QSS Gallery & Studios is delighted to present a three-person exhibition with Jonathan Brennan, Charys Wilson and Chris Wilson. All three artists are concerned with the passing of time in different ways and use drawing, photographic and print techniques to explore this theme. Their work is primarily monochrome in palette; invoking a binary, elegant simplicity.
Jonathan Brennan’s imagery was inspired by a series of found negatives of people, landscapes and animals from the early part of the last century developed in a pharmacy in Larne; and drawings of fossils discovered in the same area in the collection of the Ulster Museum. Both sources have acquired a strangeness with the passing of the years. Yet the timespan separating these people’s lives and our own is infinitesimal in the context of a 200 million-year-old fossil; rendering our day to day concerns petty. From this vantage point the intimacy of the images places ‘the small and the infinite hand in hand’, regardless of time and place.
Charys Wilson’s work highlights the uncertainty of climate change at a time when our very relationship with nature appears to be unravelling. Her works entitled ‘Still Life’ consist of several large-scale drawings of dead insects, dramatically lit to create a sense of empathy, drama and appreciation. Areas of detail stand in contrast with areas of quiet space, where fragility and absence coexist. The drawings are shown alongside a large-scale installation which encourages viewers to reflect on the current climate crisis; the full picture only being visible upon closer inspection.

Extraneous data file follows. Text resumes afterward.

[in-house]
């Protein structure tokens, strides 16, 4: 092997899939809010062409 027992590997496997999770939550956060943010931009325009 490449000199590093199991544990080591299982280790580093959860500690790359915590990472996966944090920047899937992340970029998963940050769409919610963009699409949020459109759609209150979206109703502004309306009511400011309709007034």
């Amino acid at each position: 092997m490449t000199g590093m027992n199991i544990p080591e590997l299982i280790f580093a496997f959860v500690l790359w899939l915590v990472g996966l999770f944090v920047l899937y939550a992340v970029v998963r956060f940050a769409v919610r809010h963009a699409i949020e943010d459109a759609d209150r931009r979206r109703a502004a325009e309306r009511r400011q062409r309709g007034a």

Chris Wilson has long used mapping strategies to express ideas about contemporary landscape, patterns of boundaries and ownership. Here, his work depicts a dynamic landscape, where the fixed, solid impression of topography and material are rendered active and changing over time. From a distance, the surfaces “pulse” and suggest an almost three-dimensional aspect of topography and yet, up close, each hand drawn line is visible as a thin, fragile and slightly erratic direction. This approach pays homage to the Italian physicist Carlo Rovelli who expressed how the material world is constantly moving at a quantum level.
General opening hours: Tuesday through to Thursday, 10:00-17:00
Exhibition preview: Thursday 1 October, 18:00-20:00
Further visitor information can be found on the QSS website: